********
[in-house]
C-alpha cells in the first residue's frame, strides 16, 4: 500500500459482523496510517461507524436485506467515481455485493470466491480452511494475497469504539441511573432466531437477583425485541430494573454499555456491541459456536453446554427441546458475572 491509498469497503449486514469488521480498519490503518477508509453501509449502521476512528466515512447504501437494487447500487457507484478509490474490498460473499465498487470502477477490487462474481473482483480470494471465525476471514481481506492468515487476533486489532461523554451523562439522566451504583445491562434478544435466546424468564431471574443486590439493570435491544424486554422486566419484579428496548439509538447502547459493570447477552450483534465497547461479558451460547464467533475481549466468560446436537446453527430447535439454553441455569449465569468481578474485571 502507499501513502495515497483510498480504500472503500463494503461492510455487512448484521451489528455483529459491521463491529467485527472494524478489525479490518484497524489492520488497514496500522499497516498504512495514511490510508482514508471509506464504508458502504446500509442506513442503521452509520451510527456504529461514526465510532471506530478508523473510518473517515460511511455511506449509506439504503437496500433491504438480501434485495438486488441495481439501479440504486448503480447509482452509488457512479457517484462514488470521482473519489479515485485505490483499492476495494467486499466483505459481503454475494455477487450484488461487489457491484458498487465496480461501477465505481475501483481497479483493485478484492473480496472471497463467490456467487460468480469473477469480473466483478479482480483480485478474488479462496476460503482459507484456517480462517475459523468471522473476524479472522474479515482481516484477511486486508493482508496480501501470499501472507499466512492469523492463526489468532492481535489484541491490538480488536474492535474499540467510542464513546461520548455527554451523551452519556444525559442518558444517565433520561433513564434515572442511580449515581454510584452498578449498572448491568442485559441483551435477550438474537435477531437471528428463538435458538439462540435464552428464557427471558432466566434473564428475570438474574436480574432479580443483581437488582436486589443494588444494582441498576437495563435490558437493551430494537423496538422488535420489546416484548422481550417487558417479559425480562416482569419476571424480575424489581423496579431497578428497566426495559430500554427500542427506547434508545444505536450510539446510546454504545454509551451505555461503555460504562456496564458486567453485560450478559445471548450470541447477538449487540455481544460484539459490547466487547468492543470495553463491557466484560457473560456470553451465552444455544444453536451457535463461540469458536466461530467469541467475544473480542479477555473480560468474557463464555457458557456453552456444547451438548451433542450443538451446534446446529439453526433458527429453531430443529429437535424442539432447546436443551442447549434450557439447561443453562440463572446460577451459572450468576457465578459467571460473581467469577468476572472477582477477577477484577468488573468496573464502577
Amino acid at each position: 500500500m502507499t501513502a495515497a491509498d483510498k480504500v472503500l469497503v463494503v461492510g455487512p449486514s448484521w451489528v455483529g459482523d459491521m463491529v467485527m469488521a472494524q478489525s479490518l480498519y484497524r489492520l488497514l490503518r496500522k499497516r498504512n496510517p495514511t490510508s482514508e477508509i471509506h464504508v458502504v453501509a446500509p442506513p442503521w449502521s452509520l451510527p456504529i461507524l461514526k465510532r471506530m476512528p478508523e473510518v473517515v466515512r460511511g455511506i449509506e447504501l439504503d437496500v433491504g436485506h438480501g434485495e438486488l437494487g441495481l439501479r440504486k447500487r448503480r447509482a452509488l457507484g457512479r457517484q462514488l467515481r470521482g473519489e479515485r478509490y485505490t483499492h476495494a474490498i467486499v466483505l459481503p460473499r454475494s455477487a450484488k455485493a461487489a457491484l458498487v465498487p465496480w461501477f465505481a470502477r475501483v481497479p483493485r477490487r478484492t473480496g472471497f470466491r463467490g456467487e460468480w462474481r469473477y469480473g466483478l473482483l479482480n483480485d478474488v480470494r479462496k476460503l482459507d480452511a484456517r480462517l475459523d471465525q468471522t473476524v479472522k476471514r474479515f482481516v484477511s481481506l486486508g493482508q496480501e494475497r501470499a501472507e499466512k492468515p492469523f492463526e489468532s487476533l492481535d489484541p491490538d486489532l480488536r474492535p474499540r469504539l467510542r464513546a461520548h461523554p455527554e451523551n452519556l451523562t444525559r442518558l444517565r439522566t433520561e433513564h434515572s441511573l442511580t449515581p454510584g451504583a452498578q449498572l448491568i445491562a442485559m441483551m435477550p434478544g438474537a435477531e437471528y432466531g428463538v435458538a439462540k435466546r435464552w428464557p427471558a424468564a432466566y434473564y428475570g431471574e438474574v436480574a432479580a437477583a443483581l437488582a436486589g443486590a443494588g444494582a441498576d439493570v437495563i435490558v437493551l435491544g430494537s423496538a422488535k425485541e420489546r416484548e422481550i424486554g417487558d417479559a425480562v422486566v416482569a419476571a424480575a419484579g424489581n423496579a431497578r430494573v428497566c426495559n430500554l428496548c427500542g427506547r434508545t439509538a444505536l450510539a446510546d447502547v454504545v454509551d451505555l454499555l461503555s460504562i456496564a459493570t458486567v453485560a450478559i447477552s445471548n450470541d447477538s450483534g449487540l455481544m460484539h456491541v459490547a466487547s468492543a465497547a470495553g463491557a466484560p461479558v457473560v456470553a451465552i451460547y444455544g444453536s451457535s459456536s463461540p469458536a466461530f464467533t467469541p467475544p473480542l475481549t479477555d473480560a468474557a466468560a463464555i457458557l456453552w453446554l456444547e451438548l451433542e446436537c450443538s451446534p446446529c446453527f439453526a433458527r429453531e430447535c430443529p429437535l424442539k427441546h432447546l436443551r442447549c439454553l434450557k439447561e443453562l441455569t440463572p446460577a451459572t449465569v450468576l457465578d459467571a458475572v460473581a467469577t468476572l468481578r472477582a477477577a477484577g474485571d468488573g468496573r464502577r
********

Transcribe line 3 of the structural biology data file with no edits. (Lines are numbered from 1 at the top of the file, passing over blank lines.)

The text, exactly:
Amino acid at each position: 500500500m502507499t501513502a495515497a491509498d483510498k480504500v472503500l469497503v463494503v461492510g455487512p449486514s448484521w451489528v455483529g459482523d459491521m463491529v467485527m469488521a472494524q478489525s479490518l480498519y484497524r489492520l488497514l490503518r496500522k499497516r498504512n496510517p495514511t490510508s482514508e477508509i471509506h464504508v458502504v453501509a446500509p442506513p442503521w449502521s452509520l451510527p456504529i461507524l461514526k465510532r471506530m476512528p478508523e473510518v473517515v466515512r460511511g455511506i449509506e447504501l439504503d437496500v433491504g436485506h438480501g434485495e438486488l437494487g441495481l439501479r440504486k447500487r448503480r447509482a452509488l457507484g457512479r457517484q462514488l467515481r470521482g473519489e479515485r478509490y485505490t483499492h476495494a474490498i467486499v466483505l459481503p460473499r454475494s455477487a450484488k455485493a461487489a457491484l458498487v465498487p465496480w461501477f465505481a470502477r475501483v481497479p483493485r477490487r478484492t473480496g472471497f470466491r463467490g456467487e460468480w462474481r469473477y469480473g466483478l473482483l479482480n483480485d478474488v480470494r479462496k476460503l482459507d480452511a484456517r480462517l475459523d471465525q468471522t473476524v479472522k476471514r474479515f482481516v484477511s481481506l486486508g493482508q496480501e494475497r501470499a501472507e499466512k492468515p492469523f492463526e489468532s487476533l492481535d489484541p491490538d486489532l480488536r474492535p474499540r469504539l467510542r464513546a461520548h461523554p455527554e451523551n452519556l451523562t444525559r442518558l444517565r439522566t433520561e433513564h434515572s441511573l442511580t449515581p454510584g451504583a452498578q449498572l448491568i445491562a442485559m441483551m435477550p434478544g438474537a435477531e437471528y432466531g428463538v435458538a439462540k435466546r435464552w428464557p427471558a424468564a432466566y434473564y428475570g431471574e438474574v436480574a432479580a437477583a443483581l437488582a436486589g443486590a443494588g444494582a441498576d439493570v437495563i435490558v437493551l435491544g430494537s423496538a422488535k425485541e420489546r416484548e422481550i424486554g417487558d417479559a425480562v422486566v416482569a419476571a424480575a419484579g424489581n423496579a431497578r430494573v428497566c426495559n430500554l428496548c427500542g427506547r434508545t439509538a444505536l450510539a446510546d447502547v454504545v454509551d451505555l454499555l461503555s460504562i456496564a459493570t458486567v453485560a450478559i447477552s445471548n450470541d447477538s450483534g449487540l455481544m460484539h456491541v459490547a466487547s468492543a465497547a470495553g463491557a466484560p461479558v457473560v456470553a451465552i451460547y444455544g444453536s451457535s459456536s463461540p469458536a466461530f464467533t467469541p467475544p473480542l475481549t479477555d473480560a468474557a466468560a463464555i457458557l456453552w453446554l456444547e451438548l451433542e446436537c450443538s451446534p446446529c446453527f439453526a433458527r429453531e430447535c430443529p429437535l424442539k427441546h432447546l436443551r442447549c439454553l434450557k439447561e443453562l441455569t440463572p446460577a451459572t449465569v450468576l457465578d459467571a458475572v460473581a467469577t468476572l468481578r472477582a477477577a477484577g474485571d468488573g468496573r464502577r